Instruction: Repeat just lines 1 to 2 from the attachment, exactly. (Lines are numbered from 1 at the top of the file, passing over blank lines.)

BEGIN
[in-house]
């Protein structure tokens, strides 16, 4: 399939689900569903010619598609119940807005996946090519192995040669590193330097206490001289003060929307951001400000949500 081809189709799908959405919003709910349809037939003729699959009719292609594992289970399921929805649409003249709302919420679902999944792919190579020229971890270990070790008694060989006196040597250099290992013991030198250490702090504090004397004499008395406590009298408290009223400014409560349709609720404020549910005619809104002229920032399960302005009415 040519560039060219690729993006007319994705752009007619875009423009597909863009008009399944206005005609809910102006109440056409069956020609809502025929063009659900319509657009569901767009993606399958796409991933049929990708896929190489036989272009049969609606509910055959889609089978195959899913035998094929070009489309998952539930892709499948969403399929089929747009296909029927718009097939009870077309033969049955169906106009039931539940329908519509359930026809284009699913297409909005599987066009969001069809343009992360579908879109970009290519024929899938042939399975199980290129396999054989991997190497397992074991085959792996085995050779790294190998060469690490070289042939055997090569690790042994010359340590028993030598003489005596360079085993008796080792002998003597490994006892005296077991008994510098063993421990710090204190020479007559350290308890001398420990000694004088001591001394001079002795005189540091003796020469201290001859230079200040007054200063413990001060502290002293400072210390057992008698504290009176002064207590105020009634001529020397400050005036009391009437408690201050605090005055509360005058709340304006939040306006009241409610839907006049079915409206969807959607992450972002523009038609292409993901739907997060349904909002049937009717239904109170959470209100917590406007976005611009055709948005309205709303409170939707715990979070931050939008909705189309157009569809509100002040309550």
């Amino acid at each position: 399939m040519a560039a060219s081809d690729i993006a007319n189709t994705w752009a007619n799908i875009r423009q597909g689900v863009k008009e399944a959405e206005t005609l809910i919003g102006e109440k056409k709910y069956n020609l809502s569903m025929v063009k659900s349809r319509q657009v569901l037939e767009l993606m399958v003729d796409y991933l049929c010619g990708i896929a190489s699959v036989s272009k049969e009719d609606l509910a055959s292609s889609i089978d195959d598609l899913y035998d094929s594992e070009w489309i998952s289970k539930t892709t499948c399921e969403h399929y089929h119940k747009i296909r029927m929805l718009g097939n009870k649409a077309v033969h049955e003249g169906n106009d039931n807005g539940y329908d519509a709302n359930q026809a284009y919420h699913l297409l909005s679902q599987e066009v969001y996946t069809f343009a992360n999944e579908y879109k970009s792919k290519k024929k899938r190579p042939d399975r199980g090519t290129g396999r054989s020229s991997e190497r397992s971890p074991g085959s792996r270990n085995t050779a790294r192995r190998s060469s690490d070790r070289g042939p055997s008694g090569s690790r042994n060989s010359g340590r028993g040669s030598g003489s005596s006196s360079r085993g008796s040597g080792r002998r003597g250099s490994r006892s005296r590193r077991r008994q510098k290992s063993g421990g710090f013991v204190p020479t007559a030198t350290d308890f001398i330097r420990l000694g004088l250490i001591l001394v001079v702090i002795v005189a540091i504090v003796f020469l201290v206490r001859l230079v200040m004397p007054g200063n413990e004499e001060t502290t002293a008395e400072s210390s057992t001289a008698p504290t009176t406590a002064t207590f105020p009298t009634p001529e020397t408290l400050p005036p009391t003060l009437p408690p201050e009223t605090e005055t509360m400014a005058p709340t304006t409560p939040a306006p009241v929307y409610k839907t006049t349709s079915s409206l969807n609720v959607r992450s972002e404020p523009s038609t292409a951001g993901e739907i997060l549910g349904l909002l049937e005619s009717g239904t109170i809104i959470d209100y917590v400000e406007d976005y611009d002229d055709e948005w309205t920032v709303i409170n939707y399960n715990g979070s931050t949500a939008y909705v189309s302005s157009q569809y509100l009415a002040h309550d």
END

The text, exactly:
[in-house]
């Protein structure tokens, strides 16, 4: 399939689900569903010619598609119940807005996946090519192995040669590193330097206490001289003060929307951001400000949500 081809189709799908959405919003709910349809037939003729699959009719292609594992289970399921929805649409003249709302919420679902999944792919190579020229971890270990070790008694060989006196040597250099290992013991030198250490702090504090004397004499008395406590009298408290009223400014409560349709609720404020549910005619809104002229920032399960302005009415 040519560039060219690729993006007319994705752009007619875009423009597909863009008009399944206005005609809910102006109440056409069956020609809502025929063009659900319509657009569901767009993606399958796409991933049929990708896929190489036989272009049969609606509910055959889609089978195959899913035998094929070009489309998952539930892709499948969403399929089929747009296909029927718009097939009870077309033969049955169906106009039931539940329908519509359930026809284009699913297409909005599987066009969001069809343009992360579908879109970009290519024929899938042939399975199980290129396999054989991997190497397992074991085959792996085995050779790294190998060469690490070289042939055997090569690790042994010359340590028993030598003489005596360079085993008796080792002998003597490994006892005296077991008994510098063993421990710090204190020479007559350290308890001398420990000694004088001591001394001079002795005189540091003796020469201290001859230079200040007054200063413990001060502290002293400072210390057992008698504290009176002064207590105020009634001529020397400050005036009391009437408690201050605090005055509360005058709340304006939040306006009241409610839907006049079915409206969807959607992450972002523009038609292409993901739907997060349904909002049937009717239904109170959470209100917590406007976005611009055709948005309205709303409170939707715990979070931050939008909705189309157009569809509100002040309550």